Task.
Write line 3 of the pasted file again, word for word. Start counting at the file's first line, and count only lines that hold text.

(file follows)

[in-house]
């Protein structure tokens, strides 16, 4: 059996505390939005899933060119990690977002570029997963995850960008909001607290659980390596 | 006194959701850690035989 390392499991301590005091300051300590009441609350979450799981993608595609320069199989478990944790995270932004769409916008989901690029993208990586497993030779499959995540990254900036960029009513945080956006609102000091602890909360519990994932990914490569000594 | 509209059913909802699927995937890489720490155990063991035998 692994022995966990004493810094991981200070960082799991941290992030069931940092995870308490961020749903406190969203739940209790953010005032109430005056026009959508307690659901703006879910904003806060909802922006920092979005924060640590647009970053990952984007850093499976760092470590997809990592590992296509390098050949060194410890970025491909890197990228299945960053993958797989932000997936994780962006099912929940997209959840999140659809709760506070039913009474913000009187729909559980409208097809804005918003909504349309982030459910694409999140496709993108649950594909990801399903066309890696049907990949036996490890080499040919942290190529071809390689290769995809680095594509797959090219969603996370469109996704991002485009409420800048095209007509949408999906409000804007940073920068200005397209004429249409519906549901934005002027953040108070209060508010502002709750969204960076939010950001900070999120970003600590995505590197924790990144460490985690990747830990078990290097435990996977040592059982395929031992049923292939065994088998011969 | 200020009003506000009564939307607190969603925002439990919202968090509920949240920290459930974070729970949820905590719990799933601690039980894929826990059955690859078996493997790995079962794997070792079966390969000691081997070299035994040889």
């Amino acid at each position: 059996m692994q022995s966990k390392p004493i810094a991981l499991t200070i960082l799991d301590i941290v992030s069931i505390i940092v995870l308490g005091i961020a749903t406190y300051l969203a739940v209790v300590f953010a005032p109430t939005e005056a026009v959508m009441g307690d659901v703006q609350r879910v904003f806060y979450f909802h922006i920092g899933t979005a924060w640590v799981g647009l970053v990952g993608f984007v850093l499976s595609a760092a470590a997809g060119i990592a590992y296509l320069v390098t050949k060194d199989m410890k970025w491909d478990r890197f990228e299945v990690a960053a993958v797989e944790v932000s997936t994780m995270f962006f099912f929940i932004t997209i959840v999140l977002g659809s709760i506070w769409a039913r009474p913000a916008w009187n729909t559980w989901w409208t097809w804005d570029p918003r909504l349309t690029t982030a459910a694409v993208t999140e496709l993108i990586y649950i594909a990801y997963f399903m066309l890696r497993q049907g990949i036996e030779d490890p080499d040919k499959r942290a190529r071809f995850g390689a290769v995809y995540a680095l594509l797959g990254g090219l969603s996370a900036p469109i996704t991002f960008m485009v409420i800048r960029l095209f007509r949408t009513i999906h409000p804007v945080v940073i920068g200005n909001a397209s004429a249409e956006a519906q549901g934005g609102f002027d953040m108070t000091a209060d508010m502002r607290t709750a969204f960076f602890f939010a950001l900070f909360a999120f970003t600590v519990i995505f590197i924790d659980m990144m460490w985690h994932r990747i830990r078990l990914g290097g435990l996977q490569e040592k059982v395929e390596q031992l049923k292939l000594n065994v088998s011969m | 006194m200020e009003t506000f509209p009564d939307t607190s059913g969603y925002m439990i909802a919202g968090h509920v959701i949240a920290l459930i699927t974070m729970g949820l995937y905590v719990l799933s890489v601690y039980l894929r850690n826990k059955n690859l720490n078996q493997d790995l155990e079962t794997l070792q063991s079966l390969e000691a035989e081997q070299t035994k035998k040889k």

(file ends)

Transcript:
């Amino acid at each position: 059996m692994q022995s966990k390392p004493i810094a991981l499991t200070i960082l799991d301590i941290v992030s069931i505390i940092v995870l308490g005091i961020a749903t406190y300051l969203a739940v209790v300590f953010a005032p109430t939005e005056a026009v959508m009441g307690d659901v703006q609350r879910v904003f806060y979450f909802h922006i920092g899933t979005a924060w640590v799981g647009l970053v990952g993608f984007v850093l499976s595609a760092a470590a997809g060119i990592a590992y296509l320069v390098t050949k060194d199989m410890k970025w491909d478990r890197f990228e299945v990690a960053a993958v797989e944790v932000s997936t994780m995270f962006f099912f929940i932004t997209i959840v999140l977002g659809s709760i506070w769409a039913r009474p913000a916008w009187n729909t559980w989901w409208t097809w804005d570029p918003r909504l349309t690029t982030a459910a694409v993208t999140e496709l993108i990586y649950i594909a990801y997963f399903m066309l890696r497993q049907g990949i036996e030779d490890p080499d040919k499959r942290a190529r071809f995850g390689a290769v995809y995540a680095l594509l797959g990254g090219l969603s996370a900036p469109i996704t991002f960008m485009v409420i800048r960029l095209f007509r949408t009513i999906h409000p804007v945080v940073i920068g200005n909001a397209s004429a249409e956006a519906q549901g934005g609102f002027d953040m108070t000091a209060d508010m502002r607290t709750a969204f960076f602890f939010a950001l900070f909360a999120f970003t600590v519990i995505f590197i924790d659980m990144m460490w985690h994932r990747i830990r078990l990914g290097g435990l996977q490569e040592k059982v395929e390596q031992l049923k292939l000594n065994v088998s011969m | 006194m200020e009003t506000f509209p009564d939307t607190s059913g969603y925002m439990i909802a919202g968090h509920v959701i949240a920290l459930i699927t974070m729970g949820l995937y905590v719990l799933s890489v601690y039980l894929r850690n826990k059955n690859l720490n078996q493997d790995l155990e079962t794997l070792q063991s079966l390969e000691a035989e081997q070299t035994k035998k040889k």